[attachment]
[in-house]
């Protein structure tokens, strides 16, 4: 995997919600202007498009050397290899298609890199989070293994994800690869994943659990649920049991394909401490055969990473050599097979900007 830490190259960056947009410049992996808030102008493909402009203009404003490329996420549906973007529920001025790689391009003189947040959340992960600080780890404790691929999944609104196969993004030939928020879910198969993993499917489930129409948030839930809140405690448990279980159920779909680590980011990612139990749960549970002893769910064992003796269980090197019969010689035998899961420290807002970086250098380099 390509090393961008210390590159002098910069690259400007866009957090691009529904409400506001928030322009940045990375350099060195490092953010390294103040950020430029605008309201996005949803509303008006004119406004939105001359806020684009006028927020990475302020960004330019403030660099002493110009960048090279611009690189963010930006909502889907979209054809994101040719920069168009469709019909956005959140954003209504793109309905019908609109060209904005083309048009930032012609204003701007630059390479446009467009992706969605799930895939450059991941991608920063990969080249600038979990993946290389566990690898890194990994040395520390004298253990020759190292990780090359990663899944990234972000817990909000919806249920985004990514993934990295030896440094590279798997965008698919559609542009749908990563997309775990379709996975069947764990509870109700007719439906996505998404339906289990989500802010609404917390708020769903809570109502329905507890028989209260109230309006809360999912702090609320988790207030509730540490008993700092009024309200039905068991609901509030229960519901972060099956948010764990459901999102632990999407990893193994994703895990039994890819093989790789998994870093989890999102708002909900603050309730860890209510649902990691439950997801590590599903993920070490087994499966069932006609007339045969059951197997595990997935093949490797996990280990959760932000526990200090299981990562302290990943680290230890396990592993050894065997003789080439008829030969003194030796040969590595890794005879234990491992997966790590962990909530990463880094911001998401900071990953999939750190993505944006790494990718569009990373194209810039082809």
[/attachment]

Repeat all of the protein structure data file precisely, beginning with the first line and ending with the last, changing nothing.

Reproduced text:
[in-house]
């Protein structure tokens, strides 16, 4: 995997919600202007498009050397290899298609890199989070293994994800690869994943659990649920049991394909401490055969990473050599097979900007 830490190259960056947009410049992996808030102008493909402009203009404003490329996420549906973007529920001025790689391009003189947040959340992960600080780890404790691929999944609104196969993004030939928020879910198969993993499917489930129409948030839930809140405690448990279980159920779909680590980011990612139990749960549970002893769910064992003796269980090197019969010689035998899961420290807002970086250098380099 390509090393961008210390590159002098910069690259400007866009957090691009529904409400506001928030322009940045990375350099060195490092953010390294103040950020430029605008309201996005949803509303008006004119406004939105001359806020684009006028927020990475302020960004330019403030660099002493110009960048090279611009690189963010930006909502889907979209054809994101040719920069168009469709019909956005959140954003209504793109309905019908609109060209904005083309048009930032012609204003701007630059390479446009467009992706969605799930895939450059991941991608920063990969080249600038979990993946290389566990690898890194990994040395520390004298253990020759190292990780090359990663899944990234972000817990909000919806249920985004990514993934990295030896440094590279798997965008698919559609542009749908990563997309775990379709996975069947764990509870109700007719439906996505998404339906289990989500802010609404917390708020769903809570109502329905507890028989209260109230309006809360999912702090609320988790207030509730540490008993700092009024309200039905068991609901509030229960519901972060099956948010764990459901999102632990999407990893193994994703895990039994890819093989790789998994870093989890999102708002909900603050309730860890209510649902990691439950997801590590599903993920070490087994499966069932006609007339045969059951197997595990997935093949490797996990280990959760932000526990200090299981990562302290990943680290230890396990592993050894065997003789080439008829030969003194030796040969590595890794005879234990491992997966790590962990909530990463880094911001998401900071990953999939750190993505944006790494990718569009990373194209810039082809």